4. Improve Educational Outcomes for All Marylanders
Our education system can be one of our greatest tools for leveling the socio-economic playing field and equipping every Marylander, irrespective of zip code, with the tools they need to live a fulfilling, secure life. Unfortunately, Maryland’s students experience significantly different outcomes from our education system for a number of reasons:
The joy of teaching has been stripped from our teachers as they are not sufficiently empowered in the classroom and are undercut by unhelpful bureaucracy and excessive standardized testing.
High school graduation does not sufficiently provide connectivity to vocational training or college opportunity, and the high school curriculum lacks the appropriate focus on certain real-world skills like financial literacy.
Money and the prospect of debt are significant barriers to higher education.
Maryland’s school facilities offer dramatically variable physical infrastructure, including undrinkable water, classrooms without climate control, and mold.
Franchot will augment Maryland’s education system to provide a more comprehensive, fully-resourced model that equips students with the knowledge, skills, and self-confidence they need to thrive in the modern economy. This effort will include piloting innovative approaches to equipping high school students with real-world skills, such as a case-based curriculum that centers learning on financial literacy and other practical skills necessary for the modern economy. Franchot will seek other immediate improvements like reducing standardized testing, allowing collective bargaining on classroom size, and pushing for fully elected local school boards. Moreover, Franchot will ensure no school building suffers from mold, undrinkable water, or classrooms without climate control.
Of course, the achievement gap has already begun by the time students reach pre-K, let alone kindergarten. In concert with his senior mentorship program, Franchot will pilot an intergenerational child care program, utilizing Maryland’s seniors in the programming and oversight.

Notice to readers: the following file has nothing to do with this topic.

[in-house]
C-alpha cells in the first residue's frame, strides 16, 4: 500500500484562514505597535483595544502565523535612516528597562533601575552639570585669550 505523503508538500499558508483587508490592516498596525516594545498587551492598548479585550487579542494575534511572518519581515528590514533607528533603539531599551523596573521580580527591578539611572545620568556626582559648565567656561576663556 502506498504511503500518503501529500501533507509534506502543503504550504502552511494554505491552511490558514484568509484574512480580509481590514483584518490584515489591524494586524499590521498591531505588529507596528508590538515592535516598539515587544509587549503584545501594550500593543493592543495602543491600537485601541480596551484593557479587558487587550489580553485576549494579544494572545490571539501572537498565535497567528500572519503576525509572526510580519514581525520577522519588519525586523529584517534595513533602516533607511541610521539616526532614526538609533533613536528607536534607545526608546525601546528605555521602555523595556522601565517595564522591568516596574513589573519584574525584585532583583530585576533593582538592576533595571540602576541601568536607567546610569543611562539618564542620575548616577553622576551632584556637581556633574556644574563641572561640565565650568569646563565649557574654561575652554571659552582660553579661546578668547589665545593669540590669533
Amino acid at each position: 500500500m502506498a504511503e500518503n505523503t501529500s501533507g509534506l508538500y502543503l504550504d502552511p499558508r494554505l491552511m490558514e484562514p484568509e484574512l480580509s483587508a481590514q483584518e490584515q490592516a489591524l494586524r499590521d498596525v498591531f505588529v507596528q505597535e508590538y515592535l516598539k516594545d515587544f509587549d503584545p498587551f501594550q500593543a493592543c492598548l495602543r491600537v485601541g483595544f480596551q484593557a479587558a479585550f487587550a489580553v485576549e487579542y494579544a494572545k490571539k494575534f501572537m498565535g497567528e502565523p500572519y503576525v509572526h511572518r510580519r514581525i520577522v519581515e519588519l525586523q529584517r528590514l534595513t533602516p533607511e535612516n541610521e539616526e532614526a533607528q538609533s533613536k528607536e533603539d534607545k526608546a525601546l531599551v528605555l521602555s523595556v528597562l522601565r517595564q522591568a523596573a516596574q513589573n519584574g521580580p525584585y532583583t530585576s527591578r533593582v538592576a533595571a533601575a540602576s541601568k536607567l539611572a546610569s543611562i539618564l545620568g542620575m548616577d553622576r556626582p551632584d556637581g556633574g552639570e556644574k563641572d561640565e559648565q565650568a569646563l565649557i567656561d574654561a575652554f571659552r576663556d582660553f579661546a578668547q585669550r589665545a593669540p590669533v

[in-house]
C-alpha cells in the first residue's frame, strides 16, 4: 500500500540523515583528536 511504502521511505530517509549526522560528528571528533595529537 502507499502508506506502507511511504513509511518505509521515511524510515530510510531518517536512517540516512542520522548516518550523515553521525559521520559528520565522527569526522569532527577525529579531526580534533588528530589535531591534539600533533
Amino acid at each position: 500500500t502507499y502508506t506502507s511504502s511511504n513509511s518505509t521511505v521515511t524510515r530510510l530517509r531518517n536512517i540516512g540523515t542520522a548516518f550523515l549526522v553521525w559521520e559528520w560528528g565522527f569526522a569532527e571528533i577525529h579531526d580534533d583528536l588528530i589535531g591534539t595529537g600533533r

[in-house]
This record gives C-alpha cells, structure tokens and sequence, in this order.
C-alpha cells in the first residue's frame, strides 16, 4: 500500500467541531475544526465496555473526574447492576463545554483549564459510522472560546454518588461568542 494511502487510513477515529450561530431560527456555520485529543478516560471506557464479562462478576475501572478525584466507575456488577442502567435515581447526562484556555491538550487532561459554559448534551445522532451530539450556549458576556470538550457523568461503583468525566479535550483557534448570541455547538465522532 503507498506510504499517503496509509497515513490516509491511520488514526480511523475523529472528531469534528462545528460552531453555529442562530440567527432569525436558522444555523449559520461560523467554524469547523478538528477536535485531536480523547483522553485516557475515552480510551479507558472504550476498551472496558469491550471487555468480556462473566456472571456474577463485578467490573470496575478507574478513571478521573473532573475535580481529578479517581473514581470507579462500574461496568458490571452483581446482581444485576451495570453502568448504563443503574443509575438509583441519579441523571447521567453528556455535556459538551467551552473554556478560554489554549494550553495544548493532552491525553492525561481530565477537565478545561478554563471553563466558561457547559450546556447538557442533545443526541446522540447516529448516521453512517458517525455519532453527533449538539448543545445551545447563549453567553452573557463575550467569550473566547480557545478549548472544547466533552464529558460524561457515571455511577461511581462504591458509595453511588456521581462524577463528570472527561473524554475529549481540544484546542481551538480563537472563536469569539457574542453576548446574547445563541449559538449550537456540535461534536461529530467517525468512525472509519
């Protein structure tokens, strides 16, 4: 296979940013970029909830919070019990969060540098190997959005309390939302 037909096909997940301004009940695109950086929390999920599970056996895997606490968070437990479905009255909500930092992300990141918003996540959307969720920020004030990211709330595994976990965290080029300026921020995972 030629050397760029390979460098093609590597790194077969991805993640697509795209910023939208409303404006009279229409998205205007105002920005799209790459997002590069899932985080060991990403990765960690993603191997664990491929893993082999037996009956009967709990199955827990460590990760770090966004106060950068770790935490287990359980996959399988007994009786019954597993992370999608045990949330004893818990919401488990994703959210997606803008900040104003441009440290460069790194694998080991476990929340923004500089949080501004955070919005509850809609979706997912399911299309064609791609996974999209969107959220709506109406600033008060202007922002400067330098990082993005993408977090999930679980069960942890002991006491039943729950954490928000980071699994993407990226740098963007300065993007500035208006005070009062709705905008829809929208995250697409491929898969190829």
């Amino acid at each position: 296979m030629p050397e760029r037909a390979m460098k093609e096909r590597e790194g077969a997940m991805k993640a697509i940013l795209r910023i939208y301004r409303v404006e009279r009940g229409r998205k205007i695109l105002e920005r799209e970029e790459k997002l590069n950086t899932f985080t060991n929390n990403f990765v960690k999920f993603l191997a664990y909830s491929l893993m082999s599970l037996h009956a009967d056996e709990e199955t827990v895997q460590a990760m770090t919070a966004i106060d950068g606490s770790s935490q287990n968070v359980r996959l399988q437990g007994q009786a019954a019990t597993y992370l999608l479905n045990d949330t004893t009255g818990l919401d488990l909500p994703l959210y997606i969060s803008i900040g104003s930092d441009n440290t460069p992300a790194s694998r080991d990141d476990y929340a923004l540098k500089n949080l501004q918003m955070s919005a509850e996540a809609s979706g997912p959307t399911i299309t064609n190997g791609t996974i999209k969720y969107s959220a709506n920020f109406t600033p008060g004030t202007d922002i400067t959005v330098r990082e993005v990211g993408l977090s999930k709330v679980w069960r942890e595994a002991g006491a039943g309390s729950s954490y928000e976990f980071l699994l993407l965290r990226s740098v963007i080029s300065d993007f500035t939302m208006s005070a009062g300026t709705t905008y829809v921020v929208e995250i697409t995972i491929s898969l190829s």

Franchot’s agenda includes piloting fully debt-free paths to a vocation or college degree. In partnership with employers and unions, the Franchot administration will integrate union vocational training and apprenticeship programs into Maryland’s public high school system. Further, Franchot will pilot student loan debt forgiveness for those students completing a degree program in a globally-competitive field at one of the state’s public universities as long as they reside and file taxes in Maryland for at least five years after graduation. This program is intended not only to expand access to higher education and freedom from student debt for participating Marylanders, but to serve as a draw for new Maryland residents who seek to utilize the program. Franchot will also pilot a student debt forgiveness program for students who did not attend college in Maryland, but who are willing to come to Maryland to live, work, and pay taxes upon college graduation. By combatting the student debt crisis, Maryland can create a draw for new residents and a dynamic talent pool for employers that attracts new businesses.
In order to provide truly comprehensive connectivity with career and remove barriers to opportunity for those who may not pursue a four-year degree, Franchot will offer the same opportunity for those graduating from Maryland’s community colleges.